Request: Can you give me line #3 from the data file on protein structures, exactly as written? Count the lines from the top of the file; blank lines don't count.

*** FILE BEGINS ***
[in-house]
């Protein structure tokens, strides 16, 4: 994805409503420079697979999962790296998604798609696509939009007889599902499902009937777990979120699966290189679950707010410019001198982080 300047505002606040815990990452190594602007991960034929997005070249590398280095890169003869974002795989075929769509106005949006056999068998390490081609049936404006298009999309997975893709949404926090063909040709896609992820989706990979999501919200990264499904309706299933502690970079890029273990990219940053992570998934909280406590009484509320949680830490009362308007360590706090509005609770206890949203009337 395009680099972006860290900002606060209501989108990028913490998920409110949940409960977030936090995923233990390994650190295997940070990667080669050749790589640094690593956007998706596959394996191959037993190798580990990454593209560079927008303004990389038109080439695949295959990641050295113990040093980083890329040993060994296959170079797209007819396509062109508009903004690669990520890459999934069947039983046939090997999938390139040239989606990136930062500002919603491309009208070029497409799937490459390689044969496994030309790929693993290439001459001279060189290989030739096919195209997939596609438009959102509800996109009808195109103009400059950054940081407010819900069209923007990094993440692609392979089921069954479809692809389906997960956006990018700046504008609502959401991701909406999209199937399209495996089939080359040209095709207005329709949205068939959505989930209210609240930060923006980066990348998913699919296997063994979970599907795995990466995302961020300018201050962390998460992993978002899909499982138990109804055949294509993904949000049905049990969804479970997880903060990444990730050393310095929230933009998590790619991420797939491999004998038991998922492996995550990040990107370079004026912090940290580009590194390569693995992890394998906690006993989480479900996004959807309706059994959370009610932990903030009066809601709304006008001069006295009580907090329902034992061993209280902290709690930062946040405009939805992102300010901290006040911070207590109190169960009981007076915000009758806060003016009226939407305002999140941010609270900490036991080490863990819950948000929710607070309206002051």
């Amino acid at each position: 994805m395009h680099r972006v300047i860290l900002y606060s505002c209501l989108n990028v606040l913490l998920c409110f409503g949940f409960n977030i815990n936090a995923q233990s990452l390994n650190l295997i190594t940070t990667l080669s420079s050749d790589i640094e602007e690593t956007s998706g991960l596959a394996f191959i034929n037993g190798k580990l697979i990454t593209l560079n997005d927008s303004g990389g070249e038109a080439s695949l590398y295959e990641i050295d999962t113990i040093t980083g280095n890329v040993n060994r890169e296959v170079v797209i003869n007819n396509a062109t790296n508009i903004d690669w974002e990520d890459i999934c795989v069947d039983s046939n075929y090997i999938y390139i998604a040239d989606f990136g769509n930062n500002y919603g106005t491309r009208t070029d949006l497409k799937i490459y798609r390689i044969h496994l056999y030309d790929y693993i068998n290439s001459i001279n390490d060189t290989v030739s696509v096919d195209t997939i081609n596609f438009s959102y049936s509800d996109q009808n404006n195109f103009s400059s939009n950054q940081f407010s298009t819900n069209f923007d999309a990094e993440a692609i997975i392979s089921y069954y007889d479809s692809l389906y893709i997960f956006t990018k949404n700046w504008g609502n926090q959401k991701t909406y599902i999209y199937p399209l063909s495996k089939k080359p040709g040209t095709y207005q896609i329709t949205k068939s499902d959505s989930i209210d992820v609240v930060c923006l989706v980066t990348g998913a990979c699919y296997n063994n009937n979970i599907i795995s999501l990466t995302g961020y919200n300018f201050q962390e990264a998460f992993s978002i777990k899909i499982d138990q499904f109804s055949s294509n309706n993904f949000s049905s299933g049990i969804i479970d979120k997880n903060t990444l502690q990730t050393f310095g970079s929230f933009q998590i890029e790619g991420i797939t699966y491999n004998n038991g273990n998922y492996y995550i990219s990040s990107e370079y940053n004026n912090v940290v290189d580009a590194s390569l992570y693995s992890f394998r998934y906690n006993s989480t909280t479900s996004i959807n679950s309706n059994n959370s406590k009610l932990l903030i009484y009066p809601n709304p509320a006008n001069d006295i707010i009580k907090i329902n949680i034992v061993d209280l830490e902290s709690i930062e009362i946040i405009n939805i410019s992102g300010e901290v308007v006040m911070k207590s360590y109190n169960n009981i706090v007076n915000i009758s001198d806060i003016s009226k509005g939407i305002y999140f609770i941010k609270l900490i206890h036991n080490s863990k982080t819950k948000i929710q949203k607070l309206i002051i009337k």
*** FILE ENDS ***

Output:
């Amino acid at each position: 994805m395009h680099r972006v300047i860290l900002y606060s505002c209501l989108n990028v606040l913490l998920c409110f409503g949940f409960n977030i815990n936090a995923q233990s990452l390994n650190l295997i190594t940070t990667l080669s420079s050749d790589i640094e602007e690593t956007s998706g991960l596959a394996f191959i034929n037993g190798k580990l697979i990454t593209l560079n997005d927008s303004g990389g070249e038109a080439s695949l590398y295959e990641i050295d999962t113990i040093t980083g280095n890329v040993n060994r890169e296959v170079v797209i003869n007819n396509a062109t790296n508009i903004d690669w974002e990520d890459i999934c795989v069947d039983s046939n075929y090997i999938y390139i998604a040239d989606f990136g769509n930062n500002y919603g106005t491309r009208t070029d949006l497409k799937i490459y798609r390689i044969h496994l056999y030309d790929y693993i068998n290439s001459i001279n390490d060189t290989v030739s696509v096919d195209t997939i081609n596609f438009s959102y049936s509800d996109q009808n404006n195109f103009s400059s939009n950054q940081f407010s298009t819900n069209f923007d999309a990094e993440a692609i997975i392979s089921y069954y007889d479809s692809l389906y893709i997960f956006t990018k949404n700046w504008g609502n926090q959401k991701t909406y599902i999209y199937p399209l063909s495996k089939k080359p040709g040209t095709y207005q896609i329709t949205k068939s499902d959505s989930i209210d992820v609240v930060c923006l989706v980066t990348g998913a990979c699919y296997n063994n009937n979970i599907i795995s999501l990466t995302g961020y919200n300018f201050q962390e990264a998460f992993s978002i777990k899909i499982d138990q499904f109804s055949s294509n309706n993904f949000s049905s299933g049990i969804i479970d979120k997880n903060t990444l502690q990730t050393f310095g970079s929230f933009q998590i890029e790619g991420i797939t699966y491999n004998n038991g273990n998922y492996y995550i990219s990040s990107e370079y940053n004026n912090v940290v290189d580009a590194s390569l992570y693995s992890f394998r998934y906690n006993s989480t909280t479900s996004i959807n679950s309706n059994n959370s406590k009610l932990l903030i009484y009066p809601n709304p509320a006008n001069d006295i707010i009580k907090i329902n949680i034992v061993d209280l830490e902290s709690i930062e009362i946040i405009n939805i410019s992102g300010e901290v308007v006040m911070k207590s360590y109190n169960n009981i706090v007076n915000i009758s001198d806060i003016s009226k509005g939407i305002y999140f609770i941010k609270l900490i206890h036991n080490s863990k982080t819950k948000i929710q949203k607070l309206i002051i009337k």